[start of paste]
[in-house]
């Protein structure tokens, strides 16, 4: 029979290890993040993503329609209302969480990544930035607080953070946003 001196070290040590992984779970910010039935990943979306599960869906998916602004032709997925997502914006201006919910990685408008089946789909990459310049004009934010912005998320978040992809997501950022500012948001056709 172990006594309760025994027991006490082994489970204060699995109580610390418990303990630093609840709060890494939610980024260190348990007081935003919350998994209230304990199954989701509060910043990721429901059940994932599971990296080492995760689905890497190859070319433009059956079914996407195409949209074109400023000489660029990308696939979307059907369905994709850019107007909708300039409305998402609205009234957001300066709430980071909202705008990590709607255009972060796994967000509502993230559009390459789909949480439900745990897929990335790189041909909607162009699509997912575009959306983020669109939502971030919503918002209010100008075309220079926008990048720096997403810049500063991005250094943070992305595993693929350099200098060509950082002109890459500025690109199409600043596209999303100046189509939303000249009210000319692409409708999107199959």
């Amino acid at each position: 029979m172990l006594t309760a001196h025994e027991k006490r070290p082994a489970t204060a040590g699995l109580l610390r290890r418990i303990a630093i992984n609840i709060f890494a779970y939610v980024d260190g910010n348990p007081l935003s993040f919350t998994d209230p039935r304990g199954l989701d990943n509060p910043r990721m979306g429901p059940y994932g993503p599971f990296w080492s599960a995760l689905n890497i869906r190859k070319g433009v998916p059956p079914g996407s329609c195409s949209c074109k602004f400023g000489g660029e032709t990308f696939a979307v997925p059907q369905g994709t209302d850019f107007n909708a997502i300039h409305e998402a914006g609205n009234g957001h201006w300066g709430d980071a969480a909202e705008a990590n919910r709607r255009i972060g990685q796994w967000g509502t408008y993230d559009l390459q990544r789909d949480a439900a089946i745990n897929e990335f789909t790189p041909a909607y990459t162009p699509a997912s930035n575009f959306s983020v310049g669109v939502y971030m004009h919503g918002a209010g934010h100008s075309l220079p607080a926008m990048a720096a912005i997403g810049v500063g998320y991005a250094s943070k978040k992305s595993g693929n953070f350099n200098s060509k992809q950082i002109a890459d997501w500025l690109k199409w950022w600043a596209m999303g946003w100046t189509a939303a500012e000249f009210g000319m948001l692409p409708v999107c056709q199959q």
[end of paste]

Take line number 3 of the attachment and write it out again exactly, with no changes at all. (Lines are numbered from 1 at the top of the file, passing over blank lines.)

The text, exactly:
């Amino acid at each position: 029979m172990l006594t309760a001196h025994e027991k006490r070290p082994a489970t204060a040590g699995l109580l610390r290890r418990i303990a630093i992984n609840i709060f890494a779970y939610v980024d260190g910010n348990p007081l935003s993040f919350t998994d209230p039935r304990g199954l989701d990943n509060p910043r990721m979306g429901p059940y994932g993503p599971f990296w080492s599960a995760l689905n890497i869906r190859k070319g433009v998916p059956p079914g996407s329609c195409s949209c074109k602004f400023g000489g660029e032709t990308f696939a979307v997925p059907q369905g994709t209302d850019f107007n909708a997502i300039h409305e998402a914006g609205n009234g957001h201006w300066g709430d980071a969480a909202e705008a990590n919910r709607r255009i972060g990685q796994w967000g509502t408008y993230d559009l390459q990544r789909d949480a439900a089946i745990n897929e990335f789909t790189p041909a909607y990459t162009p699509a997912s930035n575009f959306s983020v310049g669109v939502y971030m004009h919503g918002a209010g934010h100008s075309l220079p607080a926008m990048a720096a912005i997403g810049v500063g998320y991005a250094s943070k978040k992305s595993g693929n953070f350099n200098s060509k992809q950082i002109a890459d997501w500025l690109k199409w950022w600043a596209m999303g946003w100046t189509a939303a500012e000249f009210g000319m948001l692409p409708v999107c056709q199959q």